Second, many women who had lost husbands and children said they would not want to return to Syria even after the war, not only because their homes were destroyed and they lacked sources of income, but also because of the psychological distress of returning to places where they had experienced trauma. They talked about the reopening of wounds, the memories of losing loved ones becoming overwhelming, were they to go back. In the report, these are among the reasons we recommend that return and reconciliation efforts include methods to address the long-term emotional needs of refugees and psychological support to children and youth.

Men and women refugees often described very different experiences of the conflict, displacement, and the life in Jordan. What was most striking about women’s experiences in comparison with their male counterparts?

Roger Duthie: Men and women refugees have experienced both conflict and displacement in particular ways, which shapes their views on return as well. While everyone suffered from indiscriminate attacks, shelling, and bombings, men were more likely to be the primary targets of abuses such as detention, torture, enforced disappearance, and forced conscription. These are also what they fear upon return. While women were also victims of direct violence, including sexual violence, women were more likely to be dealing with the loss of loved ones, the responsibility of protecting their children, and new and difficult family situations.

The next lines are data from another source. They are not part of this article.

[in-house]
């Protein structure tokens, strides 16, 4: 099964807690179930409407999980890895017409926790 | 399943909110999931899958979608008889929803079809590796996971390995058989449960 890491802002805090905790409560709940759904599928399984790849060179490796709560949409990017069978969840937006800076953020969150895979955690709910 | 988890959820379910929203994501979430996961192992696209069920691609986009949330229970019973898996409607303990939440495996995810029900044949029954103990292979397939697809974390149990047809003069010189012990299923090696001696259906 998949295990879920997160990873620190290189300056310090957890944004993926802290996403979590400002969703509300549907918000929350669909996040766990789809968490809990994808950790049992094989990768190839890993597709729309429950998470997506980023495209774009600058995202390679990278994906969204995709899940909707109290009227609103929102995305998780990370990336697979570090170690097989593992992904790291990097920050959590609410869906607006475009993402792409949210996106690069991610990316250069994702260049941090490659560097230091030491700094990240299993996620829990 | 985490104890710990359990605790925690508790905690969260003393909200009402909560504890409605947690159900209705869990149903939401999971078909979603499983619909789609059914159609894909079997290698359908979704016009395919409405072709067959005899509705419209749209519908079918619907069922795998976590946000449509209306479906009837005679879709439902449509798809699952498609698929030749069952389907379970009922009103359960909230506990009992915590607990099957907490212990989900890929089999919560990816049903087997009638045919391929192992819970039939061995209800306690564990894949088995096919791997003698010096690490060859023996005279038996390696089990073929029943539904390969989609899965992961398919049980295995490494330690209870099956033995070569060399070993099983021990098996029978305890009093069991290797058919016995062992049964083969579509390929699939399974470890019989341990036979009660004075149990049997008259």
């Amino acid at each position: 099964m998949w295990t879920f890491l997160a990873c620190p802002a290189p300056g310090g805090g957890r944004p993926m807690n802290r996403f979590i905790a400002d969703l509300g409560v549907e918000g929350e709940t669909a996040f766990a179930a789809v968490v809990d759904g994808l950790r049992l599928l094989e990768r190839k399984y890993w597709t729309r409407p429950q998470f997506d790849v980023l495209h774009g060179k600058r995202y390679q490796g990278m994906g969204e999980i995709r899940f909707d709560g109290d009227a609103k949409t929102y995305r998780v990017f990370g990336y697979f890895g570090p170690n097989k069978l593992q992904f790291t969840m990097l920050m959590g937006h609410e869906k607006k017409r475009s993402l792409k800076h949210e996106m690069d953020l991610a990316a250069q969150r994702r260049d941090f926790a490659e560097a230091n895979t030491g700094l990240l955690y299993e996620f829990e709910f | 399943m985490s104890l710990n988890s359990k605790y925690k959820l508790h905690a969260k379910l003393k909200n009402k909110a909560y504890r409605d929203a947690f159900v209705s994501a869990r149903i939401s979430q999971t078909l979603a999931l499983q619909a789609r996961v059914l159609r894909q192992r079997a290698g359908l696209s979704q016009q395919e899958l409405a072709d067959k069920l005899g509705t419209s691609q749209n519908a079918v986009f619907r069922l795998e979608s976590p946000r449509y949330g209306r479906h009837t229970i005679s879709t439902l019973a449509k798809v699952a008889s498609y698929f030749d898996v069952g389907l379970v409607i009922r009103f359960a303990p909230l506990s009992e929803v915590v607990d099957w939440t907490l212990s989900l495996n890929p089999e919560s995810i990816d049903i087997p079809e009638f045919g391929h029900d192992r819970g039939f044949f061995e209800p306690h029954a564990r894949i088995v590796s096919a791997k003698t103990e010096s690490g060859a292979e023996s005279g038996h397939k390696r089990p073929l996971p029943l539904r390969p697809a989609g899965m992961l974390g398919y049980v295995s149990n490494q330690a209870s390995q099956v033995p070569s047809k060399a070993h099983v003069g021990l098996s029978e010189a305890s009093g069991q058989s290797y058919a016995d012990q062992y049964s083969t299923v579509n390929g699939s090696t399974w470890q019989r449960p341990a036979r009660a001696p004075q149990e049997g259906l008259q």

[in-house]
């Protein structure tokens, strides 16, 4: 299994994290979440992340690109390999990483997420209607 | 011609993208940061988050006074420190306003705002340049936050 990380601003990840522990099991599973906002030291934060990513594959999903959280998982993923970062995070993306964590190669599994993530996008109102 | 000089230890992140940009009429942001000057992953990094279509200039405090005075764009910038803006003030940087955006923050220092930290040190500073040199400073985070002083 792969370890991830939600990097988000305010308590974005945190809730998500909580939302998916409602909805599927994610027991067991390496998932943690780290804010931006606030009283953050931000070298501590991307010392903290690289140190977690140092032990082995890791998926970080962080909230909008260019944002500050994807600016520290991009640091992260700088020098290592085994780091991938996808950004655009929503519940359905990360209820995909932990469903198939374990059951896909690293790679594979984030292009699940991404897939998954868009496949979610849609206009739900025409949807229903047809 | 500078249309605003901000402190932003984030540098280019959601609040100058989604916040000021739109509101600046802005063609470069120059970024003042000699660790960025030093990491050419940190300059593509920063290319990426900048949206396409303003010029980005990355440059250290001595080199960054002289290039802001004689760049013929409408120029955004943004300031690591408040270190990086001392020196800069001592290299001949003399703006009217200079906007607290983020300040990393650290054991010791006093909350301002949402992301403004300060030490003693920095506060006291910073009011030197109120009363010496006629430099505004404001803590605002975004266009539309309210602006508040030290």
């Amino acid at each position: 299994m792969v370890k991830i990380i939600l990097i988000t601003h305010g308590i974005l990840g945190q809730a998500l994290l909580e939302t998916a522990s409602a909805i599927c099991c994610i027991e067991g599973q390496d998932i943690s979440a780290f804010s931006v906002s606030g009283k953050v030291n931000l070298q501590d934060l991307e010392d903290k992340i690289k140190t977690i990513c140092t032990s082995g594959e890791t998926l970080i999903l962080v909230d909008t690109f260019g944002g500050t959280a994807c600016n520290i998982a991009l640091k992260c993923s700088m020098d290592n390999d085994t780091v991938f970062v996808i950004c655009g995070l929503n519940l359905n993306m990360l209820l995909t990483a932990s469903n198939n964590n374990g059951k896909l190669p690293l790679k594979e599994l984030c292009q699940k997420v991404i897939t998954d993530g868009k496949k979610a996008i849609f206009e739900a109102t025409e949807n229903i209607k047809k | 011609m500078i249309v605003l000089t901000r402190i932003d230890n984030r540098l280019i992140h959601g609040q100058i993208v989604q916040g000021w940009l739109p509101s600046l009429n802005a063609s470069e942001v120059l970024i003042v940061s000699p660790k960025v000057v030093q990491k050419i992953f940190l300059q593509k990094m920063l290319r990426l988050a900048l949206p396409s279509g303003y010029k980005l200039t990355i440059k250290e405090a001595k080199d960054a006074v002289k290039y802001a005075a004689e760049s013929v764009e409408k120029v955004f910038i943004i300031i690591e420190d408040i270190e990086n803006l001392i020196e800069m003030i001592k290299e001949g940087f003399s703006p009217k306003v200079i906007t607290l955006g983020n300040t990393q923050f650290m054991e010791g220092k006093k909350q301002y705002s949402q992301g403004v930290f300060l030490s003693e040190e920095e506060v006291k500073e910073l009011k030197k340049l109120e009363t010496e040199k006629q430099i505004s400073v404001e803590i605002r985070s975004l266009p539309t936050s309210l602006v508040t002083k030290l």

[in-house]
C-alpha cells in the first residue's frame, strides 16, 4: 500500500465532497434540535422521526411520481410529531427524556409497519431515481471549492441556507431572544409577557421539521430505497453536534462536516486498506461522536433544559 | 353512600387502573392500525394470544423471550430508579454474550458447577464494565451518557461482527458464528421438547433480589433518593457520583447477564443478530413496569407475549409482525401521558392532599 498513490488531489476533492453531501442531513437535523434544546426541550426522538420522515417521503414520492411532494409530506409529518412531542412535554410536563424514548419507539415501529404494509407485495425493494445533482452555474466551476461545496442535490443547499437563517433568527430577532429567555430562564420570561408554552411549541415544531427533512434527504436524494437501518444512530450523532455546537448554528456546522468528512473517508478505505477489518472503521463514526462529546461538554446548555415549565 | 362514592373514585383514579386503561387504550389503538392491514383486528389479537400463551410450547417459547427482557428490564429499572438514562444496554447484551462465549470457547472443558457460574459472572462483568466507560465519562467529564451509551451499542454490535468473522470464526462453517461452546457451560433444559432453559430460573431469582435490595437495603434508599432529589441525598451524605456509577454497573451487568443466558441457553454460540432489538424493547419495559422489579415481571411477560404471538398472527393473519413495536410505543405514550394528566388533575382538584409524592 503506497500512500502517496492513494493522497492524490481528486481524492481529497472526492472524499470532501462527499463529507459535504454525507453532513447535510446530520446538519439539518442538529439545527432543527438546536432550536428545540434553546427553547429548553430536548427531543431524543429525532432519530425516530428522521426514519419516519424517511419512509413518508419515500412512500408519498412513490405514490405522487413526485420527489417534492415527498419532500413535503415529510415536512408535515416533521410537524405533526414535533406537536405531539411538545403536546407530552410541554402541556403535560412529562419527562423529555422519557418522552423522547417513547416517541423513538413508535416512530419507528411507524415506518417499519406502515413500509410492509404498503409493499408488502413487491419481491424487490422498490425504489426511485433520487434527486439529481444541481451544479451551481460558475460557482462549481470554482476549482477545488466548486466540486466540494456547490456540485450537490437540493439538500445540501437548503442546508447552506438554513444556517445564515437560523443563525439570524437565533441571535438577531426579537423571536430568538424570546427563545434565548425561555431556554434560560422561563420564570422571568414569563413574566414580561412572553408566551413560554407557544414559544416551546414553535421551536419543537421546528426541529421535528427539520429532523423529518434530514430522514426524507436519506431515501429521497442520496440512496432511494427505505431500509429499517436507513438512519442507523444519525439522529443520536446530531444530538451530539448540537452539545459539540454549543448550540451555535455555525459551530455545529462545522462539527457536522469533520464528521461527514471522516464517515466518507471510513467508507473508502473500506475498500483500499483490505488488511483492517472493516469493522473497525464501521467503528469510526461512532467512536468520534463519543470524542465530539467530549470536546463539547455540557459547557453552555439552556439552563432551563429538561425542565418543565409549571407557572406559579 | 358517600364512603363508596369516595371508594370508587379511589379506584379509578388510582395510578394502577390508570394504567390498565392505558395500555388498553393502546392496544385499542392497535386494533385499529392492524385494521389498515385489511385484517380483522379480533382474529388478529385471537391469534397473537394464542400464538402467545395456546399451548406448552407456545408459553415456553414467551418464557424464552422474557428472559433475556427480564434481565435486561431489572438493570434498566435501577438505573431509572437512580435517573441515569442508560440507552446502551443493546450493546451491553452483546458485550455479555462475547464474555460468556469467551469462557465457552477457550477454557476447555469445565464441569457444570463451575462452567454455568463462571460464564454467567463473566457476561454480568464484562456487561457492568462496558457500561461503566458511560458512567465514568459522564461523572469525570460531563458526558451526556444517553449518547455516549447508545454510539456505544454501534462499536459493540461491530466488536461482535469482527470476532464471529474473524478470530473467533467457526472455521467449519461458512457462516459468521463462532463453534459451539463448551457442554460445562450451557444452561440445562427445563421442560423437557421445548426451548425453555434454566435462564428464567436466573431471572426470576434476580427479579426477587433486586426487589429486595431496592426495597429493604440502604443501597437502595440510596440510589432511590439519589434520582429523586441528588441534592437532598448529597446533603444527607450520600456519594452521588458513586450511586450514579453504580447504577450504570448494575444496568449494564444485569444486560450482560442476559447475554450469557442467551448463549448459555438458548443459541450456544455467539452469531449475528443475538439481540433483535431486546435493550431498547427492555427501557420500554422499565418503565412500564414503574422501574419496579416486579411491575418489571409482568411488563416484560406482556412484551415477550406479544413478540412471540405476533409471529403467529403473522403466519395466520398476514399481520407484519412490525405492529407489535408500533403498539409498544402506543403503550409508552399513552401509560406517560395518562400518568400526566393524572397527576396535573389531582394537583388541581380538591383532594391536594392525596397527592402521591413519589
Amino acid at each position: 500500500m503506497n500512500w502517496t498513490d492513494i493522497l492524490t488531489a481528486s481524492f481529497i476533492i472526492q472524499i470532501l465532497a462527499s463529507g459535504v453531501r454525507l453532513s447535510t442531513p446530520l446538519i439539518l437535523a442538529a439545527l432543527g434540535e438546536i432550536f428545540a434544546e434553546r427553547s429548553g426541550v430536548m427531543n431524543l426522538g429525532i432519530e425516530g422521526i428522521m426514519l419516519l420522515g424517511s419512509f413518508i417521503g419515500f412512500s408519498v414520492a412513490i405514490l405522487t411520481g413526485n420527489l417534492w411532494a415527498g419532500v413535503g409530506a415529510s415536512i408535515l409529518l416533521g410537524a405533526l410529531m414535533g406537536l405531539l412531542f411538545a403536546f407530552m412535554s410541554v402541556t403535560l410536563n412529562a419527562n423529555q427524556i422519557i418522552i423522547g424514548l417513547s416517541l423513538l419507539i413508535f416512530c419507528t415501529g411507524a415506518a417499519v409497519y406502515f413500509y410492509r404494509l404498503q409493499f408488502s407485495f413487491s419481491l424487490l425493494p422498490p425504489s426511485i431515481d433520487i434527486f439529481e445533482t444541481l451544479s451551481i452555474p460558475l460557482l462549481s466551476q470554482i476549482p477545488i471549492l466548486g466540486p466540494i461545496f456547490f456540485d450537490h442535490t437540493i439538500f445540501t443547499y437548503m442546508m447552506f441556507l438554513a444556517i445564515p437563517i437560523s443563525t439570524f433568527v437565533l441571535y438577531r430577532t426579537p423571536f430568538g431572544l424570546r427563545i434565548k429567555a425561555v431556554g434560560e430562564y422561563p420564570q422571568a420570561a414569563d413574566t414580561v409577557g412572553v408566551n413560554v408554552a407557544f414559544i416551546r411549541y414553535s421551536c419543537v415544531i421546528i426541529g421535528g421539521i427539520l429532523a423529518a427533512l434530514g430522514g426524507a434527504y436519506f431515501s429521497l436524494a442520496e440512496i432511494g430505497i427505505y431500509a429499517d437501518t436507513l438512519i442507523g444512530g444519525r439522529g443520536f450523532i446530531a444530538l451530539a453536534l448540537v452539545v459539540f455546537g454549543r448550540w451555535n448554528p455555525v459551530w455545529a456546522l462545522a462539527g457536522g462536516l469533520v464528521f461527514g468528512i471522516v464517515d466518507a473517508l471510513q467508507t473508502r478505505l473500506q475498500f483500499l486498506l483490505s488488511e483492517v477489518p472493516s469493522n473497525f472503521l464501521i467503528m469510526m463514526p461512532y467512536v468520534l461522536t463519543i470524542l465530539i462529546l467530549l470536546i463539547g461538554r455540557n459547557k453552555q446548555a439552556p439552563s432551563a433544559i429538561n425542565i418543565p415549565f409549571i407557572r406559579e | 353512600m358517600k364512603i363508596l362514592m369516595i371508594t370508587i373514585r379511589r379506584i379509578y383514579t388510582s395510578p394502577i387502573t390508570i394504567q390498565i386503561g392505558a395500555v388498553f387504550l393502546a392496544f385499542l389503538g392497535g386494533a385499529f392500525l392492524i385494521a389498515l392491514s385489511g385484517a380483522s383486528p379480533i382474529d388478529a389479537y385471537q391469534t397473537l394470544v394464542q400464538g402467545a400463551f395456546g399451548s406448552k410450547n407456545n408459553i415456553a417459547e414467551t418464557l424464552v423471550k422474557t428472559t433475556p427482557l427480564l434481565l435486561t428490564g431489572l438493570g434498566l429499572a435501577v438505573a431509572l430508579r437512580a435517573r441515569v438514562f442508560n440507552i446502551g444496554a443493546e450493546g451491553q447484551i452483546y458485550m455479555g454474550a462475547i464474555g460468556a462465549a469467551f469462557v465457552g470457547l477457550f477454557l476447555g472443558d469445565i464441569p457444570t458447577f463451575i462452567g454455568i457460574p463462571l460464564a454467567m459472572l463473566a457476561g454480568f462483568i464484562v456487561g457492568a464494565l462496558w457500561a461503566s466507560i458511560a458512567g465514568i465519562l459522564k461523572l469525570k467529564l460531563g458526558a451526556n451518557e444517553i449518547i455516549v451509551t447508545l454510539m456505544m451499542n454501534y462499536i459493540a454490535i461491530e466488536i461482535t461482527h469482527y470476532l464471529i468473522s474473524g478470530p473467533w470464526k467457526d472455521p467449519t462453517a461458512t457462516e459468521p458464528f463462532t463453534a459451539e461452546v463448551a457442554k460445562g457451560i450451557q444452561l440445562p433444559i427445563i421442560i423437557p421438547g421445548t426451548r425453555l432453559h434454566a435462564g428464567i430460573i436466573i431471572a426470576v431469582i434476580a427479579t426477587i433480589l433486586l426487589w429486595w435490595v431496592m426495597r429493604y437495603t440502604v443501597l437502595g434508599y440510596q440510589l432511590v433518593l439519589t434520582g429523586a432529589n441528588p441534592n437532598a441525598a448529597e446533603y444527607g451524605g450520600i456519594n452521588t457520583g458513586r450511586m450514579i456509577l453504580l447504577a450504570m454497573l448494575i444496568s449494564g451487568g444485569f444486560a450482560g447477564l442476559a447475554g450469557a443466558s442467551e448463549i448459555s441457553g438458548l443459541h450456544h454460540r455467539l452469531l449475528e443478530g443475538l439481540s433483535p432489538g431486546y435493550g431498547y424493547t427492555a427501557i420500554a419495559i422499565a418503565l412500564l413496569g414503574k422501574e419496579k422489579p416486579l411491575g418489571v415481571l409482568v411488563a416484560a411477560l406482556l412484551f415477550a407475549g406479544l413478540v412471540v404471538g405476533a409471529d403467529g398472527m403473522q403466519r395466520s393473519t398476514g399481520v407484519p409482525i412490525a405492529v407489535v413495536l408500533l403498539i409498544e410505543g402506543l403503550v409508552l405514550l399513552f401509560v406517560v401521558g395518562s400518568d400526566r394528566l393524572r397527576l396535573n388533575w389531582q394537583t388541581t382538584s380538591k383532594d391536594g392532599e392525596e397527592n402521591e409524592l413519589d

In Jordan, women refugees related experiences of gender-based violence and domestic violence as well as intimidation and exploitation, due in part to the absence of protection in both the private and public sphere. Men in the refugee camps facing limited employment opportunities said they felt their role as the main provider for their families was disappearing. And while women struggled with the challenges of entering the work force for the first time, some also spoke about not wanting to give up the agency that this shift in traditional gender roles had given them.

 

The full report, An Uncertain Homecoming: Views of Syrian Refugees in Jordan on Return, Justice, and Coexistence, and its recommendations are available here.


PHOTO: A young Syrian refugee secures ropes to the outside of his family’s tent in al-Za’atari camp to reinforce it against the approaching winter’s harsh winds and weather. (DFID/UNCHR/Sokol).